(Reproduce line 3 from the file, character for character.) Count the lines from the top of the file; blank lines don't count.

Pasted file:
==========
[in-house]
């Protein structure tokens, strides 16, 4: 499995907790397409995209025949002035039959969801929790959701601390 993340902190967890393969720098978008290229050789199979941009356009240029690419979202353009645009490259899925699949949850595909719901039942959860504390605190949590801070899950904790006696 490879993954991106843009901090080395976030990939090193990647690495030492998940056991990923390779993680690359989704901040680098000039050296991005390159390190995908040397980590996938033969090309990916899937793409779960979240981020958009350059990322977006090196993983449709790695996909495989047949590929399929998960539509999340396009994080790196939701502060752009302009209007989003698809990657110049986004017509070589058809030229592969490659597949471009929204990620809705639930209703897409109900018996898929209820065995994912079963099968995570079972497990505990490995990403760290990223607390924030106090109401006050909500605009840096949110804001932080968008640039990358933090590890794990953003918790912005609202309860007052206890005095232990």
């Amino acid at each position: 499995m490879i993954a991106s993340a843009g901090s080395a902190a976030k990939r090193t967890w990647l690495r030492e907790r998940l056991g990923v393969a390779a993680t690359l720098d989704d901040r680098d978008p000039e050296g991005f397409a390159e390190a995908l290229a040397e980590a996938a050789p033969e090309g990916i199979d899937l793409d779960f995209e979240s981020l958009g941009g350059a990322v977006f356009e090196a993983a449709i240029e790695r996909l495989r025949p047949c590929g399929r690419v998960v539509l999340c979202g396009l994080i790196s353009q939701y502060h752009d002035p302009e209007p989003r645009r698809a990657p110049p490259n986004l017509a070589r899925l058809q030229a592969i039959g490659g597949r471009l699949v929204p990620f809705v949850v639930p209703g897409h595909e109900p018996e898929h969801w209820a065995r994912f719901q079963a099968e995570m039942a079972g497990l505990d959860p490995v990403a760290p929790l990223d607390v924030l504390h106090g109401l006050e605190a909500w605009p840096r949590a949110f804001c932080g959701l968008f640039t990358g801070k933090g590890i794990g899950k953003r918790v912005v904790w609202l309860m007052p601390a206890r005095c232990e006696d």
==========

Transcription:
């Amino acid at each position: 499995m490879i993954a991106s993340a843009g901090s080395a902190a976030k990939r090193t967890w990647l690495r030492e907790r998940l056991g990923v393969a390779a993680t690359l720098d989704d901040r680098d978008p000039e050296g991005f397409a390159e390190a995908l290229a040397e980590a996938a050789p033969e090309g990916i199979d899937l793409d779960f995209e979240s981020l958009g941009g350059a990322v977006f356009e090196a993983a449709i240029e790695r996909l495989r025949p047949c590929g399929r690419v998960v539509l999340c979202g396009l994080i790196s353009q939701y502060h752009d002035p302009e209007p989003r645009r698809a990657p110049p490259n986004l017509a070589r899925l058809q030229a592969i039959g490659g597949r471009l699949v929204p990620f809705v949850v639930p209703g897409h595909e109900p018996e898929h969801w209820a065995r994912f719901q079963a099968e995570m039942a079972g497990l505990d959860p490995v990403a760290p929790l990223d607390v924030l504390h106090g109401l006050e605190a909500w605009p840096r949590a949110f804001c932080g959701l968008f640039t990358g801070k933090g590890i794990g899950k953003r918790v912005v904790w609202l309860m007052p601390a206890r005095c232990e006696d």